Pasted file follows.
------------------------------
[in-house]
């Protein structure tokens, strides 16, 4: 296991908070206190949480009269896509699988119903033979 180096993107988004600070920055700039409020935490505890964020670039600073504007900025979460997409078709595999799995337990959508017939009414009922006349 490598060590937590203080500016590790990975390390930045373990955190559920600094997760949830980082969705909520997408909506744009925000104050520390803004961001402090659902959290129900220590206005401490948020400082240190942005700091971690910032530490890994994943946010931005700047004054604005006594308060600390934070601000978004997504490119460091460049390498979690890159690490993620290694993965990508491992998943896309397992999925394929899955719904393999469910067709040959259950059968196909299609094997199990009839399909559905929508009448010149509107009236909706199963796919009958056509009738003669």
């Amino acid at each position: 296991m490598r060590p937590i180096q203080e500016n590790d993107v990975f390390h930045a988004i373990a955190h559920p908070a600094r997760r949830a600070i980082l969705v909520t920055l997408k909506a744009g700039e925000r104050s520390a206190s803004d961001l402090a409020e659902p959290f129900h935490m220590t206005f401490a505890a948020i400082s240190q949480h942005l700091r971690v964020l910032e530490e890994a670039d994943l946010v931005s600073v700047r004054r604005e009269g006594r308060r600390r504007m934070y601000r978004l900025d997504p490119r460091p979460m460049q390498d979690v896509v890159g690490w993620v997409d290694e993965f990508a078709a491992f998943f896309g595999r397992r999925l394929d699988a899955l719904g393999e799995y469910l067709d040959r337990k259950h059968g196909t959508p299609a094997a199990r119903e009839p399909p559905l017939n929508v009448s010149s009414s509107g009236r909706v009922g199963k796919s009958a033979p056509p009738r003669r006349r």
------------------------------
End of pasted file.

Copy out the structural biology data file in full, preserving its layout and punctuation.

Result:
[in-house]
């Protein structure tokens, strides 16, 4: 296991908070206190949480009269896509699988119903033979 180096993107988004600070920055700039409020935490505890964020670039600073504007900025979460997409078709595999799995337990959508017939009414009922006349 490598060590937590203080500016590790990975390390930045373990955190559920600094997760949830980082969705909520997408909506744009925000104050520390803004961001402090659902959290129900220590206005401490948020400082240190942005700091971690910032530490890994994943946010931005700047004054604005006594308060600390934070601000978004997504490119460091460049390498979690890159690490993620290694993965990508491992998943896309397992999925394929899955719904393999469910067709040959259950059968196909299609094997199990009839399909559905929508009448010149509107009236909706199963796919009958056509009738003669």
């Amino acid at each position: 296991m490598r060590p937590i180096q203080e500016n590790d993107v990975f390390h930045a988004i373990a955190h559920p908070a600094r997760r949830a600070i980082l969705v909520t920055l997408k909506a744009g700039e925000r104050s520390a206190s803004d961001l402090a409020e659902p959290f129900h935490m220590t206005f401490a505890a948020i400082s240190q949480h942005l700091r971690v964020l910032e530490e890994a670039d994943l946010v931005s600073v700047r004054r604005e009269g006594r308060r600390r504007m934070y601000r978004l900025d997504p490119r460091p979460m460049q390498d979690v896509v890159g690490w993620v997409d290694e993965f990508a078709a491992f998943f896309g595999r397992r999925l394929d699988a899955l719904g393999e799995y469910l067709d040959r337990k259950h059968g196909t959508p299609a094997a199990r119903e009839p399909p559905l017939n929508v009448s010149s009414s509107g009236r909706v009922g199963k796919s009958a033979p056509p009738r003669r006349r």